Twenty years ago, a special mission sent a resistance agent to the highest levels of the City to steal an important child named Danyl. Raised in the middens, the garbage heaps that skirt the bottom of the towering self-contained city, he scavenges for the funds that will earn him a pass to enter the City itself, even if he can reach only the lowest tiers steeped in poverty and oppression. Alania, who was missing from the nursery the night Danyl was kidnapped, was fostered by an officer and grew up as a member of the privileged class on the Twelfth Tier. She and Danyl are both potential catalysts for reviving the City, and when their paths intersect, they will have to decide whose vision of the City’s future they will follow. VERDICT The rigid dystopian society of the City is nothing new, but the young protagonists give this latest novel from Willett (“The Shards of Excalibur” series) possible appeal for teen readers. Unfortunately, the plot loses a little coherence as it races to a muddled conclusion.—MM

Wilson, Daniel H. The Clockwork Dynasty. Doubleday. Aug. 2017. 320p. ISBN 9780385541787. $26.99; ebk. ISBN 9780385541794. SF

June travels the world seeking rare antique automatons. Her interest in such objects was fixed from an early age when her Russian grandfather told her a story of seeing a man on a World War II battlefield and then gave her a relic from that encounter, which seems to be a piece of intricate clockwork. When her employers hear about the artifact, June’s life is in jeopardy. She soon learns that there are clockworkmen and -women, known as avtomat, who live among us. One such clockworkman calling himself Peter offers to assist her. In alternating chapters, readers learn Peter’s history, from his awakening in the court of the tsar to his realization that he has a greater purpose, which June is uniquely placed to help him achieve. In short chapters, each ending on moments of tension, Wilson (Robopocalypse) keeps readers engaged, and even if the origins of the avtomat and their goals could have been explored more, many readers will be happy to settle into the momentum. VERDICT A well-crafted summer read. [See Prepub Alert, 2/27/17.]—MM

Collections & Anthologies

Ex Libris: Stories of Librarians, Libraries & Lore. Prime. May 2017. 384p. ed. by Paula Guran. ISBN 9781607014898. pap. $15.95. FANTASY

In this collection of 24 stories from such acclaimed fantasy and sf authors as Ellen Klages, Ruthanna Emrys, Ken Liu, and Scott Lynch, noted anthologist Guran (Beyond the Woods; Blood Sisters) celebrates librarians and libraries. Klages’s “In the House of the Seven Librarians” revolves around the inhabitants of an abandoned Carnegie Library and the orphaned baby girl who helps them discover a new life. Esther M. Friesner’s “Death and the Librarian” features an elderly librarian facing off against the Grim Reaper. A fifth-year student wizard faces the last challenge before moving up—returning a library book—in Lynch’s “In the Stacks.” VERDICT This anthology showcases an amazing range of sf and fantasy centered on a favorite ­institution and the people who serve it.—KC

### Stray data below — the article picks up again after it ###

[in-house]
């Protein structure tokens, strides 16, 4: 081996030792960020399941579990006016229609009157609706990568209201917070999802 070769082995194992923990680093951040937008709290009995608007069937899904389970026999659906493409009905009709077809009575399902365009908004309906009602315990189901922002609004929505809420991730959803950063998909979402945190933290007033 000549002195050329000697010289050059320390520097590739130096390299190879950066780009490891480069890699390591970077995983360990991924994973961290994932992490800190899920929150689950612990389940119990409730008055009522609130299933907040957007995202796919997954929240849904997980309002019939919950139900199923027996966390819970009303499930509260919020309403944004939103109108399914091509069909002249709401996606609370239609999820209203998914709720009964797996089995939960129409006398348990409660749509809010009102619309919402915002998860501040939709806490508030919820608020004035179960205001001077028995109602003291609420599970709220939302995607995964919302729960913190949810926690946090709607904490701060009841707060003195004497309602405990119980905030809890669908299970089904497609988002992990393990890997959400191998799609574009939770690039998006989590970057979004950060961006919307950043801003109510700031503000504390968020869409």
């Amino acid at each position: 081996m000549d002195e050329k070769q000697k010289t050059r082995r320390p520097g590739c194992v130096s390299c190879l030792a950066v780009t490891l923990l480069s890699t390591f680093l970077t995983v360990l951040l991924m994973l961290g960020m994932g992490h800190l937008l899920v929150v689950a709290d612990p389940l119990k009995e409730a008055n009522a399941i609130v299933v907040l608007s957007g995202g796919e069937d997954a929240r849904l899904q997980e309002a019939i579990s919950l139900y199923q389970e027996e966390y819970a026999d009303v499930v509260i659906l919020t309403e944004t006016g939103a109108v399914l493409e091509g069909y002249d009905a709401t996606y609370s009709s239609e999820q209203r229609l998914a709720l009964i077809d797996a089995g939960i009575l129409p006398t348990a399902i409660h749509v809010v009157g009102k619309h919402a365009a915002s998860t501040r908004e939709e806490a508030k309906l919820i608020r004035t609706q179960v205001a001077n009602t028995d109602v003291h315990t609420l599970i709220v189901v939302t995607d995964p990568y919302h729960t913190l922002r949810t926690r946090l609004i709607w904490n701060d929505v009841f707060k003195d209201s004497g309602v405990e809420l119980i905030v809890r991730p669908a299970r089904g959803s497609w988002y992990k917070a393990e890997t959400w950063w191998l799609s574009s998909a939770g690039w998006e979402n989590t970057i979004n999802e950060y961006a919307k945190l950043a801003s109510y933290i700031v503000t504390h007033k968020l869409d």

Maberry, Jonathan & George A. Romero. Nights of the Living Dead: An Anthology. Minotaur: St. Martin’s. Jul. 2017. 400p. ISBN 9781250112248. pap. $17.99; ebk. ISBN 9781250112255. HORROR

In 1968, director Romero’s Night of the Living Dead, which depicted 48 hours of a zombie outbreak, took the movie world by storm. Here, author Maberry (Patient Zero) and Romero bring us back to those two days of the newly risen dead with this anthology of 19 tales. Along with original stories by both men, there are entries such as Joe R. Lansdale’s “Dead Man’s Curve,” in which a brother and sister come face to face with the undead during a drag race, and Mira Grant’s “You Can Stay All Day,” about a young zookeeper. All of these stories highlight the fear, darkness, hope, and humor facing the living dead can bring. ­VERDICT Zombie fiction fans can’t get enough of their favorite monsters, but this masterly collection of tales from some of today’s greatest speculative writers will sate their appetite—for a while.—KC

Series Lineup

Brooks, Terry. The Black Elfstone. Del Rey: Ballantine. (Fall of Shannara, Bk. 1). Jun. 2017. 336p. ISBN 9780553391480. $28; ebk. ISBN 9780553391497. FANTASY

After launching one of the most popular fantasy series 40 years ago with The Sword of Shannara, Brooks concludes the “Shannara” books with this first installment of a final quartet. After generations of peace, mysterious invaders attack the Four Lands.—MM

Chen, Curtis C. Kangaroo Too. Thomas Dunne: St. Martin’s. (Kangaroo, Bk. 2). Jun. 2017. 320p. ISBN 9781250081896. $27.99; ebk. ISBN 9781250081902. FANTASY

The irrepressible secret agent Kangaroo, introduced in Waypoint Kangaroo, must investigate when his teammate Jessica is accused of murder. Fans of sf/mystery blends with plenty of snarky humor will want this sequel.—MM